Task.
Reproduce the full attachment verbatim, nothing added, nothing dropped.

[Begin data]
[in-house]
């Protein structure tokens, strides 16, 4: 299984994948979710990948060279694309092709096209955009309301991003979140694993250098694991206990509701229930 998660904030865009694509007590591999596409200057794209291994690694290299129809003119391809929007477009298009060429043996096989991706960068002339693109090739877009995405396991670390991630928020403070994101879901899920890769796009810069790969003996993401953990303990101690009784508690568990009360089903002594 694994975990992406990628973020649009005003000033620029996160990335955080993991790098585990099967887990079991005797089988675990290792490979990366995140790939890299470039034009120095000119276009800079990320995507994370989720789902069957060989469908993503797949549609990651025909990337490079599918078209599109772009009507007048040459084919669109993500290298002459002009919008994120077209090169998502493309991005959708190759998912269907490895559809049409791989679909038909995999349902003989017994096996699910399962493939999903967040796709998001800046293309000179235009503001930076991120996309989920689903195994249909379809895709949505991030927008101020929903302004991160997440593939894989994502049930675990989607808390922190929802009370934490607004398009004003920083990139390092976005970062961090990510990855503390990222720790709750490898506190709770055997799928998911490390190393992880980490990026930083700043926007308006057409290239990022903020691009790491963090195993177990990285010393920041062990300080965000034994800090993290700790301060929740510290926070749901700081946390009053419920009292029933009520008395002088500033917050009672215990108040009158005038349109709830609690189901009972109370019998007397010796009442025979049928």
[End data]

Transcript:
[in-house]
């Protein structure tokens, strides 16, 4: 299984994948979710990948060279694309092709096209955009309301991003979140694993250098694991206990509701229930 998660904030865009694509007590591999596409200057794209291994690694290299129809003119391809929007477009298009060429043996096989991706960068002339693109090739877009995405396991670390991630928020403070994101879901899920890769796009810069790969003996993401953990303990101690009784508690568990009360089903002594 694994975990992406990628973020649009005003000033620029996160990335955080993991790098585990099967887990079991005797089988675990290792490979990366995140790939890299470039034009120095000119276009800079990320995507994370989720789902069957060989469908993503797949549609990651025909990337490079599918078209599109772009009507007048040459084919669109993500290298002459002009919008994120077209090169998502493309991005959708190759998912269907490895559809049409791989679909038909995999349902003989017994096996699910399962493939999903967040796709998001800046293309000179235009503001930076991120996309989920689903195994249909379809895709949505991030927008101020929903302004991160997440593939894989994502049930675990989607808390922190929802009370934490607004398009004003920083990139390092976005970062961090990510990855503390990222720790709750490898506190709770055997799928998911490390190393992880980490990026930083700043926007308006057409290239990022903020691009790491963090195993177990990285010393920041062990300080965000034994800090993290700790301060929740510290926070749901700081946390009053419920009292029933009520008395002088500033917050009672215990108040009158005038349109709830609690189901009972109370019998007397010796009442025979049928």